“The problems we had weren’t 2016 problems, the problems we had were because we abandoned the 50-state strategy,” Harrison said, a reference to the strategy employed by former DNC Chairman Howard Dean that helped build Congressional majorities ahead of President Obama’s election in 2008. 

“We sort of got drunk off of the fact we were able to elect Barack ObamaBarack Hussein ObamaObama visits Chicago food bank ahead of Thanksgiving Michelle Obama's memoir is 2018's fastest-selling book at Barnes & Noble Dem bundler: Donors waiting on 2020 commitments until Beto O'Rourke makes decision MORE as president in 2008 and again in 2012 and lost sight that we needed to focus on state parties.” 

Sally Boynton Brown, the executive director at the Idaho Democratic Party, agreed but added that she believed the biggest mistake in the party’s recent history was the lack of an “overarching identity message.” 

We have to connect with their emotions, we have to connect with their pocketbooks and we have to connect with their values,” she said. 

“We need to start talking about what’s right and wrong, because I’m here to tell you that what’s happening leading up to this inauguration has been wrong.”

The specter of Trump’s inauguration on Friday loomed large, with Perez warning that the party should not be afraid to obstruct what it may see as Trump’s damaging decisions.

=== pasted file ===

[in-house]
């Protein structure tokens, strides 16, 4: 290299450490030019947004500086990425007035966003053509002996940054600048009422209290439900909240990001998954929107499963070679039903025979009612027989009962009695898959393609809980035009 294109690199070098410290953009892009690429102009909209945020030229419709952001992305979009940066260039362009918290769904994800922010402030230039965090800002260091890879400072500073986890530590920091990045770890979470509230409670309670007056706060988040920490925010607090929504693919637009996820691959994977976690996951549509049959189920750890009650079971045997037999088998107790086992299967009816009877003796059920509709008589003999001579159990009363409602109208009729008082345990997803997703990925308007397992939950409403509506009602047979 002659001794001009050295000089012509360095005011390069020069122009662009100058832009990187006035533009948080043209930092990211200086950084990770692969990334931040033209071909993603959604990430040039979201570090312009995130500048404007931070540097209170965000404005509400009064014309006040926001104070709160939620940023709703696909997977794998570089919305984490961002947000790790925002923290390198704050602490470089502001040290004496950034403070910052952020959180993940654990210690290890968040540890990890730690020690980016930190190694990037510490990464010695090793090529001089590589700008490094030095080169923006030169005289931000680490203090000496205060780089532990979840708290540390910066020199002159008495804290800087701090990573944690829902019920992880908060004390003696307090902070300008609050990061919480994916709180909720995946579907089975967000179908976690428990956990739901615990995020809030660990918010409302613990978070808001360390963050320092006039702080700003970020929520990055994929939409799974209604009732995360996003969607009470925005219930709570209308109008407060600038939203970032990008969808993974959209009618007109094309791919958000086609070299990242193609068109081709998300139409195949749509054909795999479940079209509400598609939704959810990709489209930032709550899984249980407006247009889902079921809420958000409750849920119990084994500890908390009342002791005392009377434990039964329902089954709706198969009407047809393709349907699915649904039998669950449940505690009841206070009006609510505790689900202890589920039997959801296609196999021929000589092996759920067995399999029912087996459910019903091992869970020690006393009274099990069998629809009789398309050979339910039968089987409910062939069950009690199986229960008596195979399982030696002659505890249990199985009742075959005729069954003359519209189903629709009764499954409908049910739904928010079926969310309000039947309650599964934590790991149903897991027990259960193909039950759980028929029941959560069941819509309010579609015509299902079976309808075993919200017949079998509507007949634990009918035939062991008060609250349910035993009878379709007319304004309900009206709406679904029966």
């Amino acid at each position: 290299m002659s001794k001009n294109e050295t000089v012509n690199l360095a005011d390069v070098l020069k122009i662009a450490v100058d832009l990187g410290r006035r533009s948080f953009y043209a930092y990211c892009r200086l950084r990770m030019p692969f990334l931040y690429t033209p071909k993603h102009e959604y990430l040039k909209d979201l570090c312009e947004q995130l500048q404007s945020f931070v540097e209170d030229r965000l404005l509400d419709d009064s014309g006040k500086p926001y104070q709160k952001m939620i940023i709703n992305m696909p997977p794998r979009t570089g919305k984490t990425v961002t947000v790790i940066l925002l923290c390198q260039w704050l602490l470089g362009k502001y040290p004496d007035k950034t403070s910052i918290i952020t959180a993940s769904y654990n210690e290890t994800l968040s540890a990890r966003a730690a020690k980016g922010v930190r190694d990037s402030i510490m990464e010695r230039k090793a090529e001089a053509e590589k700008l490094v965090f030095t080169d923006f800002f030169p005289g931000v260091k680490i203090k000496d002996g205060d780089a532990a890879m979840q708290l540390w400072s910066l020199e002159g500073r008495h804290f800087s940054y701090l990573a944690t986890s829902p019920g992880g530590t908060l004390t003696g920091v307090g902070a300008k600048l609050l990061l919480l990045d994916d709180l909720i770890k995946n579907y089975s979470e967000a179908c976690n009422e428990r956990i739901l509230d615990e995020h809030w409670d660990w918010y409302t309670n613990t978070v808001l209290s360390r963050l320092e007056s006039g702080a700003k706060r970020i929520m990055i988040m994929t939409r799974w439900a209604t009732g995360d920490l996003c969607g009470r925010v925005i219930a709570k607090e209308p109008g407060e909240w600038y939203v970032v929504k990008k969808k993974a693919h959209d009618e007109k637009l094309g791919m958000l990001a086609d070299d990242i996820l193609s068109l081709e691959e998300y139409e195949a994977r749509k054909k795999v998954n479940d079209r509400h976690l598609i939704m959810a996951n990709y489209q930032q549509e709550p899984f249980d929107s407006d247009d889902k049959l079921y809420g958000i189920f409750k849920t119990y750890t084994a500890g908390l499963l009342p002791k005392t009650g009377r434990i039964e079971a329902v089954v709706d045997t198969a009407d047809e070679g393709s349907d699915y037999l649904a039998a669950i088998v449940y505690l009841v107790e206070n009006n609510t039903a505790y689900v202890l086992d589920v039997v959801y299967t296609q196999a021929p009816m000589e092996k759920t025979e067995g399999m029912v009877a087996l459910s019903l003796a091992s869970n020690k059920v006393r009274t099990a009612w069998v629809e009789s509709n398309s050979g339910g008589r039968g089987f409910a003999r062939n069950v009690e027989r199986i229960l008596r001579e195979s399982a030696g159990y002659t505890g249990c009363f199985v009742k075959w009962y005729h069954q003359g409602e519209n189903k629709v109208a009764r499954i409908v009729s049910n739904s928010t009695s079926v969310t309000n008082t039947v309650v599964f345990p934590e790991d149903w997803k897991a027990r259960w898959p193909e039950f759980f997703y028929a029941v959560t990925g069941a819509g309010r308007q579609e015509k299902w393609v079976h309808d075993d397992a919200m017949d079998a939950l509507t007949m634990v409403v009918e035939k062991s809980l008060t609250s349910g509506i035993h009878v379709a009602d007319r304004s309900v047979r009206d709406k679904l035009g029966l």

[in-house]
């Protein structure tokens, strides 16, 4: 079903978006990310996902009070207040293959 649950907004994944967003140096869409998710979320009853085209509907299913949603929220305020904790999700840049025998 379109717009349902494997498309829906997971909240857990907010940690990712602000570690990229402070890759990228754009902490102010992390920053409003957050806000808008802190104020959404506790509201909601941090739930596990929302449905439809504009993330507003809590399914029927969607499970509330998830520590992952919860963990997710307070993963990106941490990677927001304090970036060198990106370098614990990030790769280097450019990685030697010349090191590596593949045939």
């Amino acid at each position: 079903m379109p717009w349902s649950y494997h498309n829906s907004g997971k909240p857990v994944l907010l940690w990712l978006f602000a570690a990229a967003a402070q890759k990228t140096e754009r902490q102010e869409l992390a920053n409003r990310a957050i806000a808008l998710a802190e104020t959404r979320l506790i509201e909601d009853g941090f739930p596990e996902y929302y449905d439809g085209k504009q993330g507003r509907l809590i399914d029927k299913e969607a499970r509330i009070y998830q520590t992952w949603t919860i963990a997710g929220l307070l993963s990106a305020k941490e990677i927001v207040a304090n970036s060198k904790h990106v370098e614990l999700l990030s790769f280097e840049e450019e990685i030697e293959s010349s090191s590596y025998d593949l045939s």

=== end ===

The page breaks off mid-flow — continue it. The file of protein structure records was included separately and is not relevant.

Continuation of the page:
“Donald Trump is what we call a target rich environment. But what we can’t do is go after him every time. You can’t meet him tweet for tweet,” he said. 

“We can hit him between the eyes with at two-by-four and treat him like [Senate Majority Leader] Mitch McConnellAddison (Mitch) Mitchell McConnellObama: Filibuster makes it 'almost impossible' to govern Ethics panel calls on House, Senate leaders to act on anti-sexual harassment bill Don’t fret the lame duck MORE treated Barack Obama.”

When asked how Democrats should handle the decision about whether to fight Trump, Ellison told the crowd the question has already been answered. 

"He's already shown us where he stands. He put Steve Bannon in the White House, who is a renowned white supremacist and a misogynist," he said of the former Breitbart News executive who will serve as Trump's chief strategist.

"He has already started to institute a rightwing program so we have to fight."

Perez and Ellison came in as the favorites, having worked the phones for weeks to build up endorsements.

Ellison, however, may have caused a political headache for himself, backing away from his prior pledge to ban lobbyist donations to the national party.

Ellison was praised by progressives earlier this month for vowing to reinstitute a ban on lobbyist donations to the DNC if he is elected chairman.

But he said Wednesday there needs to be a debate among DNC members about how to fill the budget hole that would create.

Ellison said he would put the matter to a vote of the 447-member body, rather than unilaterally ban the donations.

“If I become DNC chairman I won’t impose a policy it will be a Democratic process,” Ellison said.

“If it’s the will of our party, that’s what we’ll do, but it would bring the responsibility on to everyone’s shoulders because we’d have to go find that money.”